Tensions between African countries also weighed on the conference. On Friday, Morocco announced a boycott of the event, recalling its ambassador to Tunisia to protest the inclusion of representatives of the Polisario Front movement fighting for independence in Western Sahara.
The conference comes as Russia and China seek to expand their economic and other influence in Africa.
The event, held in the Tunisian capital of Tunis, attended by 30 African heads of state and government, involved Japanese Prime Minister Fumio Kishida, who tested positive for COVID-19 before the summit. Many important meetings are being held remotely, including
The Japanese government founded and hosted the first TICAD Summit in 1993. The conference is currently co-hosted by the United Nations, the African Union and the World Bank. Summit has produced 26 development projects in his 20 countries in Africa.
Discussions are expected this year on increasing Japanese investment in Africa, with a particular focus on supporting start-ups and food security initiatives. Japan plans to provide support for rice production, along with a pledged $130 million in food aid.
The African Center for Strategic Studies, an academic arm of the US Department of Defense, compared the format of the conference to the annual World Economic Forum in Davos, Switzerland.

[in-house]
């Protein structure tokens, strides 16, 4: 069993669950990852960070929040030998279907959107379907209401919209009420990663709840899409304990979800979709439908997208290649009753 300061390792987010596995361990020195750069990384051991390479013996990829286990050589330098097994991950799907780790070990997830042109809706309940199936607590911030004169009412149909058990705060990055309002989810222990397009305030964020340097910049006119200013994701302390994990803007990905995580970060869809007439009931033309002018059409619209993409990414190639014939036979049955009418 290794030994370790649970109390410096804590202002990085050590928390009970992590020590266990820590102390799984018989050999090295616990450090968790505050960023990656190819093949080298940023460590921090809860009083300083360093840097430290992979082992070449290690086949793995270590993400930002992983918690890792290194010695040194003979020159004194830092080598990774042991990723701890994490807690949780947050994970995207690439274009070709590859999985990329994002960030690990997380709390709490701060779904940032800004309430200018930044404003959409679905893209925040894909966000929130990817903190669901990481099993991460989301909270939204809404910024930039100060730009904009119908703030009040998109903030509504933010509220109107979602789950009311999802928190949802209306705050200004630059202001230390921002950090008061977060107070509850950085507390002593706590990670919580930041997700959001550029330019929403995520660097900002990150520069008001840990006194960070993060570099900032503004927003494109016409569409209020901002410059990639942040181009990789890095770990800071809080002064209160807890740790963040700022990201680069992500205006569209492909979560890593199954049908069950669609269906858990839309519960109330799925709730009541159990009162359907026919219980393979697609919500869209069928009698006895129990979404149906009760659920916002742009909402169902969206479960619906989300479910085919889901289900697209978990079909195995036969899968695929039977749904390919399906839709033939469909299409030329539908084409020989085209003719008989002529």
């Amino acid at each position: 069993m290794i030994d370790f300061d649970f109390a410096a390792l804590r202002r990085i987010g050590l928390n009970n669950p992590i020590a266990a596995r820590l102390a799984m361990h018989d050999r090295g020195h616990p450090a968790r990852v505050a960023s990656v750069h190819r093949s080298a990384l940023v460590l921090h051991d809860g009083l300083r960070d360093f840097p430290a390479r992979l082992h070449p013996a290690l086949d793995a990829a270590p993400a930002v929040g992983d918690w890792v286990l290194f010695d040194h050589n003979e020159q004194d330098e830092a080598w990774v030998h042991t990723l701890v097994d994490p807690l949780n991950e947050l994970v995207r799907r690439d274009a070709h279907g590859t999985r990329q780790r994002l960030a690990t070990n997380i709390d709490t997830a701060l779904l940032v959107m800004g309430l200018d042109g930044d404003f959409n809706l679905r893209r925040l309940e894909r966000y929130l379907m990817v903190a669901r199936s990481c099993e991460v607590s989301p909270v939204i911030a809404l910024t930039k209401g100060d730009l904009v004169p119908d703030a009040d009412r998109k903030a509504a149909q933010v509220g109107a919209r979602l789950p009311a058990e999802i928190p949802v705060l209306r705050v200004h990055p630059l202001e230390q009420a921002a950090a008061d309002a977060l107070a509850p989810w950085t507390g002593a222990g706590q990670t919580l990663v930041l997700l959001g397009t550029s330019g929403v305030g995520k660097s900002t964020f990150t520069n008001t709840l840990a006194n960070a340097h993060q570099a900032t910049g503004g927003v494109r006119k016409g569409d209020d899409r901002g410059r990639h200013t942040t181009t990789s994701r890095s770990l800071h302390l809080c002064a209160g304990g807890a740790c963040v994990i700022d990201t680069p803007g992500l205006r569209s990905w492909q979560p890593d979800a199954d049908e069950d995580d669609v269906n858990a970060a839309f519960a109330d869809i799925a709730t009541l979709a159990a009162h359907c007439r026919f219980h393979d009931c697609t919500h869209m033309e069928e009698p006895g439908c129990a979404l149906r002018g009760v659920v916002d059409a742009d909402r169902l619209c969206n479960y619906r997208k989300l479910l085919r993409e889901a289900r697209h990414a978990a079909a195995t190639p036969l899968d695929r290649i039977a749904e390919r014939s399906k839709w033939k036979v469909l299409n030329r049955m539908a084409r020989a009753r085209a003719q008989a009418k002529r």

But this weekend’s summit has sparked controversy in Tunis, which is facing a severe economic crisis, including recent food and petrol shortages.
Critics have spoken of the city’s “whitewashing” by the organizers, which saw cleaner streets and infrastructure improvements in preparation for the conference’s summit. One local commentator said the North African capital appeared to wear makeup to impress the participants.
Meanwhile, the Tunisian journalists’ union released a statement on Friday condemning the restrictions on coverage and information about the summit.
Morocco’s complaint stems from Tunisia’s invitation to attend the leaders of the Polisario Front. Morocco annexed Western Sahara from Spain in her 1975, and the Polisario Front fought to make Morocco an independent state until her 1991 ceasefire. This is a very sensitive issue for Morocco, which seeks international recognition of its authority over Western Sahara.
“The welcoming of the leader of the separatist militia by the Tunisian head of state is a grave and unprecedented act that deeply hurts the feelings of the Moroccan people,” Morocco’s foreign ministry said in a statement.
Morocco announced it was withdrawing from the meeting and recalling its ambassador for consultations. But the ministry said the decision “does not call into question the Kingdom of Morocco’s commitment to the interests of Africa”.
Contributed by Tarik El-Barakah in Rabat, Morocco.
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